Ray Sturtivant

Raymond Cecil Sturtivant ISO (26 July 1926 – 9 August 2008) was a British aviation historian and author. [1]

Early lifeEdit

Ray Sturtivant was born in Nottingham. He spent his National Service in the RAF (Royal Air Force), but was given a desk job in India at the end of World War II, with poor eyesight that thwarted his ambition of becoming a pilot. That led to a long career in the Civil Service.[1]

Professional lifeEdit

In 1948, Sturtivant joined the Civil Service at Nottingham County Court, with further similar posts at Sheffield, and Kingston upon Hull. He became chief clerk at Carlisle County Court, then at Willesden County Court, and then Bow, London County Court. He wrote the Bailiffs Manual, (1980) that was judged to be an invaluable resource. Within the Inland Revenue, he was responsible for 300 probate offices in the UK. In 1984 he was appointed Establishment Officer of the Principal Registry of the Family Division at Somerset House.

In 1986 he retired from the Civil Service. In 1987 he was awarded an ISO (Companion of the Imperial Service Order), a prestigious award, but now no longer awarded. His ISO honour was presented to him by Queen Elizabeth II at Buckingham Palace.[1]

Life as historian and authorEdit

From childhood, Sturtivant's principal and passion was aircraft and aviation. While an Air Cadet, he pursued his interest in recording aviation activities while cycling around pre-war and wartime airfields around Nottinghamshire. He developed a prolific skill for record-keeping and detail, and started writing for magazines such as Flight and Aviation News. In 1978 he wrote his first aviation book, 'Royal Navy Instructional Airframes', followed 1982 by 'Fleet Air Arm at War'. Further books followed at an average of one per year, including 'The Camel File', 'The Swordfish Story', 'The Anson File'. His most important work was probably 'The Squadrons of the Fleet Air Arm'; written with Theo Ballance, this book detailed all the FAA Squadron histories, and widely regarded as the definitive book on the subject. In 1995, a specially bound copy of 'The Squadrons of the Fleet Air Arm', was presented to HRH Prince Philip, Duke of Edinburgh at the Fleet Air Arm Museum at Yeovilton, when the Prince retired as President of the Museum.[1]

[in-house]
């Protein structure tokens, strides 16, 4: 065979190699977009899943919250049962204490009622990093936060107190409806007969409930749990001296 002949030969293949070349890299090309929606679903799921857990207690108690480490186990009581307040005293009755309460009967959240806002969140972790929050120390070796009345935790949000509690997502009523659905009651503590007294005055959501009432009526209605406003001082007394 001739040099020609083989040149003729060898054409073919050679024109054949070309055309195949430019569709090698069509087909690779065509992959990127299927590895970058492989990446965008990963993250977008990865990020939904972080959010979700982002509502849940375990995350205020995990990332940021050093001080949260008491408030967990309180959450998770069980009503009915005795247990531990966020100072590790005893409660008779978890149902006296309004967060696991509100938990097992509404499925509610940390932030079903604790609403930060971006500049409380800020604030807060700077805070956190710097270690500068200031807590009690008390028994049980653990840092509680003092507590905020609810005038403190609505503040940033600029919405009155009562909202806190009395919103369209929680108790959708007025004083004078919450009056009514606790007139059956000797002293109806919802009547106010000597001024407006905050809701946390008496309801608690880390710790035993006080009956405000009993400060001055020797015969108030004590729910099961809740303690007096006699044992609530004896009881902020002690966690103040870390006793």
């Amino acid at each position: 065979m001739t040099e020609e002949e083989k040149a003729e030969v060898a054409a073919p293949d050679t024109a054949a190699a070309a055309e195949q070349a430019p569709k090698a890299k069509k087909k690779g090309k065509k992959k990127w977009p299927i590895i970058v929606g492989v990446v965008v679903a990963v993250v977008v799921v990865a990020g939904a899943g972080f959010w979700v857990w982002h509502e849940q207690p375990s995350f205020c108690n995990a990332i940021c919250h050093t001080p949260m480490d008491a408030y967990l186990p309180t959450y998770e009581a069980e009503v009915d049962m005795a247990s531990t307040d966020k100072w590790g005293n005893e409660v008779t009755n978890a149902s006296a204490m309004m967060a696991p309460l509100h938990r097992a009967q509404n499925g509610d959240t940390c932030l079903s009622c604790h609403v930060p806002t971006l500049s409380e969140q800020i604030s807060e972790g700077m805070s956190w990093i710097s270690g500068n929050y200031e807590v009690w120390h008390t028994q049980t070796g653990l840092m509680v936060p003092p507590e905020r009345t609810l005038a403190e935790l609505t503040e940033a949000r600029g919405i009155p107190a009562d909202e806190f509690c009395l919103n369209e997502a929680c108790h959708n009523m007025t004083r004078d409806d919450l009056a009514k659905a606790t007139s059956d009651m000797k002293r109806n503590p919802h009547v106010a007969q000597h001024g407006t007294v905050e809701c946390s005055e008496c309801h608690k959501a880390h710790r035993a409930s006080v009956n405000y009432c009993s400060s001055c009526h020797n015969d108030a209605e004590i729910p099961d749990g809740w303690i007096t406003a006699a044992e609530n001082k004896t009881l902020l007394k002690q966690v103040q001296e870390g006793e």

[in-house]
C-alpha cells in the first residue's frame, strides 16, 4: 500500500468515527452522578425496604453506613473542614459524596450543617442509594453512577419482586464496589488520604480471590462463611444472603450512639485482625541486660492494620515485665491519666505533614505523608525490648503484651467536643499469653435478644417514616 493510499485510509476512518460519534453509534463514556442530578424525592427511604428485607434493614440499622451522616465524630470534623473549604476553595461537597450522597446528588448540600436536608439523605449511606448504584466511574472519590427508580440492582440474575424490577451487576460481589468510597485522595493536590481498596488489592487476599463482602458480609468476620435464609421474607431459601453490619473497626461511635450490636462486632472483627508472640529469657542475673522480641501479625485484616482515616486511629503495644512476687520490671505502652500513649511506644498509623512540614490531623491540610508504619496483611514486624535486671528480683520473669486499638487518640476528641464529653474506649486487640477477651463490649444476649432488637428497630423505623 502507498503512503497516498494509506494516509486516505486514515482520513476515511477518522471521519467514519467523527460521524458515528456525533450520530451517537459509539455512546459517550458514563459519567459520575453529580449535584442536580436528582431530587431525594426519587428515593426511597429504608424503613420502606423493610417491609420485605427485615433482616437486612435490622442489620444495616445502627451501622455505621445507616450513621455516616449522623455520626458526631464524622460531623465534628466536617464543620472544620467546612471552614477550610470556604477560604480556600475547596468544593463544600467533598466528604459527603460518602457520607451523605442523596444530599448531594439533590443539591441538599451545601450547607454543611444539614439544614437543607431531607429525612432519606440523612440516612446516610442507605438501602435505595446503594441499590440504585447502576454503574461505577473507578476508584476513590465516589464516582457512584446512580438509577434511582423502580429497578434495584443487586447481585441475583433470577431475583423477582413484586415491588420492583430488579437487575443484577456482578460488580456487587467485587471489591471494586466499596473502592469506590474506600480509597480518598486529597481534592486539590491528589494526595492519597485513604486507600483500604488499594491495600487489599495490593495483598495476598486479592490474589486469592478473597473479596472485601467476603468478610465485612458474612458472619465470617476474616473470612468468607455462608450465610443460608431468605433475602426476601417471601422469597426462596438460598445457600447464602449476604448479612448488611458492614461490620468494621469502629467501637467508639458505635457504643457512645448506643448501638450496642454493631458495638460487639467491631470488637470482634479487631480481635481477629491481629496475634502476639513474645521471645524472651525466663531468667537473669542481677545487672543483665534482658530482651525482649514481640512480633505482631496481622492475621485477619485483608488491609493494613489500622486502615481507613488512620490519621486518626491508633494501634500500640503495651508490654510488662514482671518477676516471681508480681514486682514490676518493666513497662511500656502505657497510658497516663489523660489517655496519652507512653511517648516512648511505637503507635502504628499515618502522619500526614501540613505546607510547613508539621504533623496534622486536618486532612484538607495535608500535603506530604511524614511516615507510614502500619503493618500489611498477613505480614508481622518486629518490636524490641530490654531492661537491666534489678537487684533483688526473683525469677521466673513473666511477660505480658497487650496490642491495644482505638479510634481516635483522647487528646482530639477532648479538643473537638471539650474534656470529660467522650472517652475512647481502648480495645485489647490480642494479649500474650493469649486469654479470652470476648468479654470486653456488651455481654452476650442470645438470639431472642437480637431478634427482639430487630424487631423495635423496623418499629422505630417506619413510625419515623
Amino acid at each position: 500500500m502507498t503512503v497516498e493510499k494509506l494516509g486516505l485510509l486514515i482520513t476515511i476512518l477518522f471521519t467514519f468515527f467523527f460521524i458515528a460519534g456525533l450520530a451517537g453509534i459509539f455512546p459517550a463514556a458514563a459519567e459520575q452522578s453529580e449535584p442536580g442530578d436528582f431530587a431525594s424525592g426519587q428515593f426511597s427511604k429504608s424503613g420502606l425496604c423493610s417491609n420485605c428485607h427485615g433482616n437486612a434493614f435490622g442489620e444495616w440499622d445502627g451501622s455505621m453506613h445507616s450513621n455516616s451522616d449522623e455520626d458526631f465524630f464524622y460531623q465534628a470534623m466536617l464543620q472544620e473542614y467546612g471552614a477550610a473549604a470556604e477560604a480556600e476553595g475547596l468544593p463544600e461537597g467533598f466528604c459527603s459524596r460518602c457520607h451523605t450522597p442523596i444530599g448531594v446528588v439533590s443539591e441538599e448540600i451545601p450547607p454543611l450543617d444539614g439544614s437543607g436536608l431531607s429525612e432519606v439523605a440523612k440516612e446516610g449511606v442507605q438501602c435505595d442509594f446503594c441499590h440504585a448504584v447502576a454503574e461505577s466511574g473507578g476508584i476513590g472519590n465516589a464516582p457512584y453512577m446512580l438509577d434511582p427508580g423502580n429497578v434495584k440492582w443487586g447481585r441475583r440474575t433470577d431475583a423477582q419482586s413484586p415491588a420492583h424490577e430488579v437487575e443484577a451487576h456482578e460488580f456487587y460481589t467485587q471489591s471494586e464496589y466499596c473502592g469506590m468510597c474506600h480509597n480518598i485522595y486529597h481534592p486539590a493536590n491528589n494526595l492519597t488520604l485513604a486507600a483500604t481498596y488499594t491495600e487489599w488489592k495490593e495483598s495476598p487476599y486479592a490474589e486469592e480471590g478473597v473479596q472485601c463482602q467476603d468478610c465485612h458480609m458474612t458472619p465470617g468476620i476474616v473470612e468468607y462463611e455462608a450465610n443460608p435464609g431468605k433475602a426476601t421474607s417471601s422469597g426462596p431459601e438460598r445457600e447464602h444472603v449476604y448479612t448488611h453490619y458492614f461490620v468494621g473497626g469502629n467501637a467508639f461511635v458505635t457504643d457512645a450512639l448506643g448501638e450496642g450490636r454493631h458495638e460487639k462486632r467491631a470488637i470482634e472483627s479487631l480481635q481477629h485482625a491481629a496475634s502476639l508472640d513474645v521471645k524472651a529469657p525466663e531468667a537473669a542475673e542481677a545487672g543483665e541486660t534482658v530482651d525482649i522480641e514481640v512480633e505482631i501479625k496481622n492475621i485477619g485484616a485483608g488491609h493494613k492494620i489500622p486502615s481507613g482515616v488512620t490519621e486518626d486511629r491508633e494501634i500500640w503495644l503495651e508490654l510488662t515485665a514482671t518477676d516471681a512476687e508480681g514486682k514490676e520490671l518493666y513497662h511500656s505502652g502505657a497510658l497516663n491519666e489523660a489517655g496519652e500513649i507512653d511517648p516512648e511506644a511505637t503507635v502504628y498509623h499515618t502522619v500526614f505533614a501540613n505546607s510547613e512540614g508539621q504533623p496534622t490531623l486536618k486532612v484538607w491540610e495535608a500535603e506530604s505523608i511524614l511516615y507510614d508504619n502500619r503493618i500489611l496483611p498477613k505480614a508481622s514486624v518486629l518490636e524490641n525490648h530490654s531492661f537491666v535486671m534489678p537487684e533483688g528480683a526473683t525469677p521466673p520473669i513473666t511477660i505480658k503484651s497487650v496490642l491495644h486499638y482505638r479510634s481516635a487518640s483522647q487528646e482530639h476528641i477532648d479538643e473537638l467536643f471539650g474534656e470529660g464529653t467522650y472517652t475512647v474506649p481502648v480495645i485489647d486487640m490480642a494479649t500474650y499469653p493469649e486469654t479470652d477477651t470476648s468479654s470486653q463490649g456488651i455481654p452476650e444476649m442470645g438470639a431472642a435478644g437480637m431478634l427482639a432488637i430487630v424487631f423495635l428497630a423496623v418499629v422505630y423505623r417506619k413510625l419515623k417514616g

In later years he expanded his range of books to include 'The SE5 File', The 'DH4/DH9 File', and 'Spitfire International'. One of his last books, co-authored with Henry Boot, was 'Gifts of War: Spitfires and other Presentation Aircraft in Two World Wars', covering the subject of wartime aircraft that were funded by donations from individuals, groups, private companies, towns, and nations. Many of his books were published by the historical aviation society Air-Britain, of which he had been a member since 1948, and for which he served many years as a member of the governing council.[1][2]

Family lifeEdit

He married Doreen, and had a daughter Yvonne and son Geoffrey.[1]

ReferencesEdit

  1. ^ a b c d e f Sturtivant, Geoff (2008-11-08), "Ray Sturtivant", The Independent. http://www.highbeam.com/doc/1P2-19427408.html, retrieved 12 March 2010
  2. ^ Ray Sturtivant website https://web.archive.org/web/20080516065753/http://www.raysturtivant.btinternet.co.uk/. Archived from the original on 16 May 2008. Retrieved 12 March 2010. Missing or empty |title= (help)

External linksEdit